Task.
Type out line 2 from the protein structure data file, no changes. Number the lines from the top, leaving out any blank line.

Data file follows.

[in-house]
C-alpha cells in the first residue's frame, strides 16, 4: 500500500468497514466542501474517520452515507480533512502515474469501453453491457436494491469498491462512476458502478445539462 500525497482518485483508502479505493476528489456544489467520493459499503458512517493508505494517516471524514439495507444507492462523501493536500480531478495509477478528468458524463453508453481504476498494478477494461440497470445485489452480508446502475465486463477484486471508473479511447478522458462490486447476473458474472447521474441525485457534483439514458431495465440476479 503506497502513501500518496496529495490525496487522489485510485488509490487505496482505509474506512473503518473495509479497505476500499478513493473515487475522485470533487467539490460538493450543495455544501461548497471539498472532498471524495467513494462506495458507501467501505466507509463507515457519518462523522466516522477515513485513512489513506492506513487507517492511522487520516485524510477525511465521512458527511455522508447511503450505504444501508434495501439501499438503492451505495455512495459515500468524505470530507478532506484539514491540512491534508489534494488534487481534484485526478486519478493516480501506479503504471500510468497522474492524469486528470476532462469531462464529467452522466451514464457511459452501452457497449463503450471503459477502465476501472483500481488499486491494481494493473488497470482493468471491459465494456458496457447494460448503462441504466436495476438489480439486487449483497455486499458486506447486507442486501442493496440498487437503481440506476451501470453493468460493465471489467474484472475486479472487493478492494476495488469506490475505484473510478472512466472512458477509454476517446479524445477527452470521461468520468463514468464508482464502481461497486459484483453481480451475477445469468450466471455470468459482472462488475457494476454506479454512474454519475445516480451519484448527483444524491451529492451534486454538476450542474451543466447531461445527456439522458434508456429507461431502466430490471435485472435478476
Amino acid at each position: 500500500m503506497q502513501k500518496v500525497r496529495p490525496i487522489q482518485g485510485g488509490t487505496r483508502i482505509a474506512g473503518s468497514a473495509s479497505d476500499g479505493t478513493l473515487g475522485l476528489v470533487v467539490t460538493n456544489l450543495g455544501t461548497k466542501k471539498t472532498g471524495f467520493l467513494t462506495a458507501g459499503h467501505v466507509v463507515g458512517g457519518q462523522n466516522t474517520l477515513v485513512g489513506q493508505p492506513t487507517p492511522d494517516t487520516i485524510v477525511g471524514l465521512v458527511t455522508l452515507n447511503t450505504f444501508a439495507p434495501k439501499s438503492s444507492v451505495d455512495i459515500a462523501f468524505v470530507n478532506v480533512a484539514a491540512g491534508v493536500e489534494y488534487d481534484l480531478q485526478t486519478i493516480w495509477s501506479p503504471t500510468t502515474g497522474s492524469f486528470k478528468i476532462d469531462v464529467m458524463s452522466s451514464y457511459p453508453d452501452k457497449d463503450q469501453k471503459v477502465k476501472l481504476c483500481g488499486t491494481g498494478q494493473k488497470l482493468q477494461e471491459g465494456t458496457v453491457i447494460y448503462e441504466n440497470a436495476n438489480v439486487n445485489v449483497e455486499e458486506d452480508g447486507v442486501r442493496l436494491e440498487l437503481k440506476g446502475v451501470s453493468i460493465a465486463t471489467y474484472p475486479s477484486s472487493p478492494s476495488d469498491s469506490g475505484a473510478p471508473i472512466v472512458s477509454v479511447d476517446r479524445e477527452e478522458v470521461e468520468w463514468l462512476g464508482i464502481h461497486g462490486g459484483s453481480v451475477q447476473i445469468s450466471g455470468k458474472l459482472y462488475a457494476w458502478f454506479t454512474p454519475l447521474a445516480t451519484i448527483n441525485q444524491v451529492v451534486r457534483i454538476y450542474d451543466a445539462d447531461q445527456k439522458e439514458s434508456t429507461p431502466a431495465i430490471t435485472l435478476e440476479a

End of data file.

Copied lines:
C-alpha cells in the first residue's frame, strides 16, 4: 500500500468497514466542501474517520452515507480533512502515474469501453453491457436494491469498491462512476458502478445539462 500525497482518485483508502479505493476528489456544489467520493459499503458512517493508505494517516471524514439495507444507492462523501493536500480531478495509477478528468458524463453508453481504476498494478477494461440497470445485489452480508446502475465486463477484486471508473479511447478522458462490486447476473458474472447521474441525485457534483439514458431495465440476479 503506497502513501500518496496529495490525496487522489485510485488509490487505496482505509474506512473503518473495509479497505476500499478513493473515487475522485470533487467539490460538493450543495455544501461548497471539498472532498471524495467513494462506495458507501467501505466507509463507515457519518462523522466516522477515513485513512489513506492506513487507517492511522487520516485524510477525511465521512458527511455522508447511503450505504444501508434495501439501499438503492451505495455512495459515500468524505470530507478532506484539514491540512491534508489534494488534487481534484485526478486519478493516480501506479503504471500510468497522474492524469486528470476532462469531462464529467452522466451514464457511459452501452457497449463503450471503459477502465476501472483500481488499486491494481494493473488497470482493468471491459465494456458496457447494460448503462441504466436495476438489480439486487449483497455486499458486506447486507442486501442493496440498487437503481440506476451501470453493468460493465471489467474484472475486479472487493478492494476495488469506490475505484473510478472512466472512458477509454476517446479524445477527452470521461468520468463514468464508482464502481461497486459484483453481480451475477445469468450466471455470468459482472462488475457494476454506479454512474454519475445516480451519484448527483444524491451529492451534486454538476450542474451543466447531461445527456439522458434508456429507461431502466430490471435485472435478476